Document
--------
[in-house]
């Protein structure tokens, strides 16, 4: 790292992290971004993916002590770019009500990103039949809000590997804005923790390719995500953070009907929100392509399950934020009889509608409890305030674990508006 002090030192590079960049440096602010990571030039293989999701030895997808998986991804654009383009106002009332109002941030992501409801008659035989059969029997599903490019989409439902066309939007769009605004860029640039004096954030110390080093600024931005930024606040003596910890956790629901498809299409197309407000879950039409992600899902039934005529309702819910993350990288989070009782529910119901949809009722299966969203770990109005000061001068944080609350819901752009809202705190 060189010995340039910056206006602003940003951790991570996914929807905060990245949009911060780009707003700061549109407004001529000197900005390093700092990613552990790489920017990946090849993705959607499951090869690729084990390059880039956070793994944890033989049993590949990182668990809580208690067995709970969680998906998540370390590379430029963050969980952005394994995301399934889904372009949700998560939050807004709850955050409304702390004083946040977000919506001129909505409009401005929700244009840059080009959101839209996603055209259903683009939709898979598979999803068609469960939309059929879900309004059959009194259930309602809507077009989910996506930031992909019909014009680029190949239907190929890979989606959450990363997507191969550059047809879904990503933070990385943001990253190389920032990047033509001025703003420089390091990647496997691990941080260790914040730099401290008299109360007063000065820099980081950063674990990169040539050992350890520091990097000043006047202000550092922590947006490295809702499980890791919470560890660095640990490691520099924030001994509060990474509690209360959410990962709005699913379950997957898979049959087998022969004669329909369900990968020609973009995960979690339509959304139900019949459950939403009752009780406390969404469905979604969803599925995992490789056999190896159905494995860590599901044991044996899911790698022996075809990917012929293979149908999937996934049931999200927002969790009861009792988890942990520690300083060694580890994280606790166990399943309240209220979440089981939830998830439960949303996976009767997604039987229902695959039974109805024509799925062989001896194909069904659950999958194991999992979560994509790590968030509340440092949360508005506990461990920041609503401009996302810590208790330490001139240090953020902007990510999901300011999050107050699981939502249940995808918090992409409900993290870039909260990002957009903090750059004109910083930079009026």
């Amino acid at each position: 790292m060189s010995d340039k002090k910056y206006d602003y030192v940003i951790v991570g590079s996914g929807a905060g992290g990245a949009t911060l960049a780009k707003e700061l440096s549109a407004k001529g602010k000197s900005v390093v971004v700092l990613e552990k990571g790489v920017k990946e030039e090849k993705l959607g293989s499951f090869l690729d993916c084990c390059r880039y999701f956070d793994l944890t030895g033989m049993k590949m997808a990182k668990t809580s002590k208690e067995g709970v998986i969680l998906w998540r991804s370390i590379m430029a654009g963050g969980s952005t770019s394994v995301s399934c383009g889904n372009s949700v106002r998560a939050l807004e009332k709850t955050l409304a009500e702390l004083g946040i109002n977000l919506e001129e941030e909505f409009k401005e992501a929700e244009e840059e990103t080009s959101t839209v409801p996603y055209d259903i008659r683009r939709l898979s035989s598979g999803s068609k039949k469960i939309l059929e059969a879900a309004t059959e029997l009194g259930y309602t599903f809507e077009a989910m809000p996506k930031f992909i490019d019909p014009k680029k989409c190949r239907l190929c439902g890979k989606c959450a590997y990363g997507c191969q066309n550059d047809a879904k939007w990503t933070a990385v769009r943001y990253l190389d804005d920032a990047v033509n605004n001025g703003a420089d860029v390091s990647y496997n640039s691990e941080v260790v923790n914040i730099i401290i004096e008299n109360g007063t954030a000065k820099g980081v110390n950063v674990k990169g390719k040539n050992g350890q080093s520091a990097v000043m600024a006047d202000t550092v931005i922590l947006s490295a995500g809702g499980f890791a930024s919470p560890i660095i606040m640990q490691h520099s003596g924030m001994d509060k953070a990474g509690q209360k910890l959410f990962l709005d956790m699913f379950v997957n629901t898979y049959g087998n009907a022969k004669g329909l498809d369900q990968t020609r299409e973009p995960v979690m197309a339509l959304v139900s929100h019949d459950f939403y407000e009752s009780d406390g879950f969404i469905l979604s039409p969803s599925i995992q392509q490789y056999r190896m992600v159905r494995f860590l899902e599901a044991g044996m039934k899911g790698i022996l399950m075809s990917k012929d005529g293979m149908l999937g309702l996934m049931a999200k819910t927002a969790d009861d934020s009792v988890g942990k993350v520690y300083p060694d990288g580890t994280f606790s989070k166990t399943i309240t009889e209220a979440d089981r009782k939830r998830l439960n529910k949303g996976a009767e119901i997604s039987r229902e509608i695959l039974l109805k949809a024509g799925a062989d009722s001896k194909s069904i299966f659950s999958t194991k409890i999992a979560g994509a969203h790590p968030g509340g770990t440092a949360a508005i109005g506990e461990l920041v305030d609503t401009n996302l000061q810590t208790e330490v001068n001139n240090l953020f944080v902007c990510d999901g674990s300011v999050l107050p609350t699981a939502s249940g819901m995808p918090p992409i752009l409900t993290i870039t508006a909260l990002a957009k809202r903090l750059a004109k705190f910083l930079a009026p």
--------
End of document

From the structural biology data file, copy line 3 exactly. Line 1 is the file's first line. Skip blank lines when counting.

């Amino acid at each position: 790292m060189s010995d340039k002090k910056y206006d602003y030192v940003i951790v991570g590079s996914g929807a905060g992290g990245a949009t911060l960049a780009k707003e700061l440096s549109a407004k001529g602010k000197s900005v390093v971004v700092l990613e552990k990571g790489v920017k990946e030039e090849k993705l959607g293989s499951f090869l690729d993916c084990c390059r880039y999701f956070d793994l944890t030895g033989m049993k590949m997808a990182k668990t809580s002590k208690e067995g709970v998986i969680l998906w998540r991804s370390i590379m430029a654009g963050g969980s952005t770019s394994v995301s399934c383009g889904n372009s949700v106002r998560a939050l807004e009332k709850t955050l409304a009500e702390l004083g946040i109002n977000l919506e001129e941030e909505f409009k401005e992501a929700e244009e840059e990103t080009s959101t839209v409801p996603y055209d259903i008659r683009r939709l898979s035989s598979g999803s068609k039949k469960i939309l059929e059969a879900a309004t059959e029997l009194g259930y309602t599903f809507e077009a989910m809000p996506k930031f992909i490019d019909p014009k680029k989409c190949r239907l190929c439902g890979k989606c959450a590997y990363g997507c191969q066309n550059d047809a879904k939007w990503t933070a990385v769009r943001y990253l190389d804005d920032a990047v033509n605004n001025g703003a420089d860029v390091s990647y496997n640039s691990e941080v260790v923790n914040i730099i401290i004096e008299n109360g007063t954030a000065k820099g980081v110390n950063v674990k990169g390719k040539n050992g350890q080093s520091a990097v000043m600024a006047d202000t550092v931005i922590l947006s490295a995500g809702g499980f890791a930024s919470p560890i660095i606040m640990q490691h520099s003596g924030m001994d509060k953070a990474g509690q209360k910890l959410f990962l709005d956790m699913f379950v997957n629901t898979y049959g087998n009907a022969k004669g329909l498809d369900q990968t020609r299409e973009p995960v979690m197309a339509l959304v139900s929100h019949d459950f939403y407000e009752s009780d406390g879950f969404i469905l979604s039409p969803s599925i995992q392509q490789y056999r190896m992600v159905r494995f860590l899902e599901a044991g044996m039934k899911g790698i022996l399950m075809s990917k012929d005529g293979m149908l999937g309702l996934m049931a999200k819910t927002a969790d009861d934020s009792v988890g942990k993350v520690y300083p060694d990288g580890t994280f606790s989070k166990t399943i309240t009889e209220a979440d089981r009782k939830r998830l439960n529910k949303g996976a009767e119901i997604s039987r229902e509608i695959l039974l109805k949809a024509g799925a062989d009722s001896k194909s069904i299966f659950s999958t194991k409890i999992a979560g994509a969203h790590p968030g509340g770990t440092a949360a508005i109005g506990e461990l920041v305030d609503t401009n996302l000061q810590t208790e330490v001068n001139n240090l953020f944080v902007c990510d999901g674990s300011v999050l107050p609350t699981a939502s249940g819901m995808p918090p992409i752009l409900t993290i870039t508006a909260l990002a957009k809202r903090l750059a004109k705190f910083l930079a009026p």